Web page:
Thursday, March 04, 2010
GOING FOR THE GOLD: The Olympics
These past two weeks, the 2010 Winter Olympics were held in my city, Vancouver and the host ski resort of Whistler As in the past, athletes from all over the world came here to compete for the gold medals.
The first competition held at Olympia, was nothing to do with going for the gold. In fact, it was a chariot race that would determine who would win the hand of a beautiful princess, and inherit her father’s kingdom.
The Games were held every four years in July or August according to the full moon. It was customary to call a truce between warring city-states when the summer games were held. All feuds and differences among the Greek city-states ceased so the young men could leave to participate in or attend the games.
The stadium, which seated 30,000 people, had no seats. Spectators sat on the grassy slopes around the 183-meter oval. The athletes sole aim was to win an olive crown and the praise of their fellow man. It’s fun to stand at the starting line and dash to the finish. On a hot day, shed a few clothes or, if you’re really brave, run naked like the athletes of old did.
Even as it did in ancient times, Olympia makes an impact on the visitor. As you walk through the lush, tree-lined grove, you can almost imagine seeing the glistening naked bodies of young athletes exercising in the palaestra, the grand processionals making their way to the stadium, the voices cheering as the races were run. This sacred grove, known as the Altis, is associated with cult of Hera, the Earth Mother. Today, the grove, located at the foot of the pine wooded Mt. Kronos in an area of gentle hills, is again planted with cypress and olive trees. If you sit alone for awhile under the trees you will realize what the Olympic Games signified.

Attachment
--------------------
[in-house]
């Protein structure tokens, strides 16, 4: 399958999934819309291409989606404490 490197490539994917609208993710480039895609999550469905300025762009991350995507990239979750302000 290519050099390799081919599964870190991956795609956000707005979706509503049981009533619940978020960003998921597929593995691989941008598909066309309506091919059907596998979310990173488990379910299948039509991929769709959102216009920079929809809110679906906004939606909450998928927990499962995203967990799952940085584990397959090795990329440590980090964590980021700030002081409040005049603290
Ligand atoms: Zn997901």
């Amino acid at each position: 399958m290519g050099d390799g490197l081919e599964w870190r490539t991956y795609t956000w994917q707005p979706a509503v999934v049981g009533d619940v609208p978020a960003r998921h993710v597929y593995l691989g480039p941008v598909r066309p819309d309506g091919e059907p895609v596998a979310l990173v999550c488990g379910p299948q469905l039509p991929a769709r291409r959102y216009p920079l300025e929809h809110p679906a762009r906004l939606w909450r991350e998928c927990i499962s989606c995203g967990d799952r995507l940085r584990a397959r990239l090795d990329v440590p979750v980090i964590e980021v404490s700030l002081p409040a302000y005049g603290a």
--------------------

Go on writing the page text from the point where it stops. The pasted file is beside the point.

From 776 BC lists of the winners were kept engraved on stele at the stadium, and thus began the method of Greek chronological reckoning by Olympiads. Later, other sports were added such as the two-stade (stadium) race, the long-distance race and the pentathion. In the 7th century, boxing, chariot racing and the pankration were included and in the 6th century, a race with weapons. The winners received a branch of the sacred olive tree, but were also rewarded by their home cities. The Games were just for men. Only one woman was allowed to attend the
events in the Stadium. She was the priestess of Demeter who sat on her dais by the shrine opposite the tribunal of judges.
It’s easy to get caught up in the media-hype and frenzy that the modern Olympic Games create. But when you visit Olympia, you are made aware of the ideals that created the first Games. Olympia speaks to you and transports you back into the past.
The 2010 Winter Olympics are over for another four years, but a new torch relay has begun from Ottawa Ontario, carrying the Olympic flame all across Canada to Vancouver again. On March 12 the 2010 Paralympic Winter Games begin in Vancouver and Whistler. Come and support our disabled athletes as the compete for the gold.
THE 2010 PARALYMPIC WINTER GAMES
MARCH 12 - 21